Measurements of mass-normalized magnetic susceptibility show a smooth decrease through the floodplain clays with depth, typical of uninterrupted soil development (14, 15) (fig. S7). Further, the magnetic mineralogy gradually changes from an assemblage dominated by magnetite in the upper 40 cm to an assemblage dominated by hematite and/or goethite at depths >40 cm. This trend of increasing oxidation with depth is indicative of undisturbed, nonsaturated, modern soils. Measurements of natural remnant magnetization are all of normal polarity, and magnetic inclinations are consistent with the latitude of the field site. Thus, on the basis of multiple lines of evidence—pedologic, magnetic, chronologic ordering of dates and diagnostic artifacts, artifact size distribution, and distribution of artifacts with and without calcium carbonate accumulations—we conclude that the artifacts from block A lie in undisturbed contexts and have not worked downward or displaced upward by soil-forming processes.

The Buttermilk Creek Complex assemblage consists of 15,528 lithic artifacts—tools (n = 56), macrodebitage (n = 2268), and microdebitage (n = 13,204). The 56 tools include 12 bifaces, 1 discoidal core, 23 edge-modified flake tools, 5 blade fragments, 14 bladelets, and 1 piece of polished hematite (Fig. 4) (SOM text). All flaked stone tools and debitage are Edwards chert.

Fig. 4

Buttermilk Creek Complex artifacts: (a) lanceolate point preform, (b) chopper/adze, (c) discoidal flake core, (d) radially broken flake with notch, (e) graver, (f) flake tool with retouch on a radially broken edge, (g and h) flake tools with marginal edge retouch, (i) polished hematite, (j) bifacially retouched flake, (k) radially/bend broken flake, (l) radially broken biface, (m and n) blade midsections, (o to s) bladelets.

Buttermilk Creek Complex biface technology (Fig. 4) includes three trajectories—preform, chopper/adze, and discoidal core production. Ten of the 12 bifaces are late-stage fragments, and one with a lanceolate-like shape may be a point preform fragment. Another biface is large and thick and may be a chopper or adze. The discoidal flake core has removals from both faces and from all directions. A core rejuvenation flake from a similarly sized discoidal core was also recovered. The assemblage also includes blade technology. Five blade and 14 bladelet fragments were recovered; all have two or three prior blade removal scars. Microscopic analyses indicate that some of the blades and bladelets were used (figs. S12 and S13). No blade or bladelet cores were found, but two possible bladelet core fragments were recovered.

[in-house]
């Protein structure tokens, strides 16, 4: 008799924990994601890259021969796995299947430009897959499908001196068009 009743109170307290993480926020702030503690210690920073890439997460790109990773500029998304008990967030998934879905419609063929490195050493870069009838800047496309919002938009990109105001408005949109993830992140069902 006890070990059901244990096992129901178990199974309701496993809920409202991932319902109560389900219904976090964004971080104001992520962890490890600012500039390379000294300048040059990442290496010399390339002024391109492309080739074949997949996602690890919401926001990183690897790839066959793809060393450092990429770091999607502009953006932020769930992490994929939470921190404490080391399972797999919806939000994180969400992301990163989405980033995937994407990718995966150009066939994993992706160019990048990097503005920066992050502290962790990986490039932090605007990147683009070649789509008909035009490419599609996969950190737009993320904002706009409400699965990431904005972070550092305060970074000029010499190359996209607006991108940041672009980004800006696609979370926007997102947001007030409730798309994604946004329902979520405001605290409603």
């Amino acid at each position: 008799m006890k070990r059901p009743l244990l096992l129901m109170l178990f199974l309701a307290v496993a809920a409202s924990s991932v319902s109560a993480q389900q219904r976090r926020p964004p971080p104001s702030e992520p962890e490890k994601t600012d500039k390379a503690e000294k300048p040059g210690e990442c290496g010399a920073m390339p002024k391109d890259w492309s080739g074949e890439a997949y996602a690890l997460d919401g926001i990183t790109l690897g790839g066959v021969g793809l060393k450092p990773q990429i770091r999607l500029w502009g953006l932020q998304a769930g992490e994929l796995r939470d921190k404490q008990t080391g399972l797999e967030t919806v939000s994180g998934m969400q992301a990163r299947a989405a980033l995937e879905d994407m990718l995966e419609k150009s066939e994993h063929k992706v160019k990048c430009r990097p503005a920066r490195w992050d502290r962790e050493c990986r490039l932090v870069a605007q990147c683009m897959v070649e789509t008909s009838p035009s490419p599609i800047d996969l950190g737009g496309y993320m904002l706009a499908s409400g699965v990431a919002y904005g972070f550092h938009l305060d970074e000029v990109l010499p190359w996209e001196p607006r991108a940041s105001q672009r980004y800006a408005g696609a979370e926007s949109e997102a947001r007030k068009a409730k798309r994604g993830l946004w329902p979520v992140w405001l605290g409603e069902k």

Twenty-three edge-modified tools were made on flake fragments and include 17 straight-to-convex edged tools, 4 notches, 1 graver, and 1 bifacially worked tool. These tools are generally small, with most (n = 21) falling into debitage size classes 2 through 4 (table S15). The assemblage also includes bend and radially broken artifacts. One biface has radial breaks on three of the four sides, appears to have been intentionally broken, and has evidence of use wear on the radial edges (fig. S13). The graver and one of the retouched flakes were resharpened along a fractured edge, demonstrating that bend and radially broken flakes also served as unifacial tool blanks. Of the macrodebitage with platforms (n = 843), 47% are normal and 51% are biface thinning flakes, including 1 distal overshot fragment, 3 partial overshots, and 10 end-thinning flakes (SOM text). In addition, we found a polished piece of hematite that is multifaceted with three primary worked surfaces.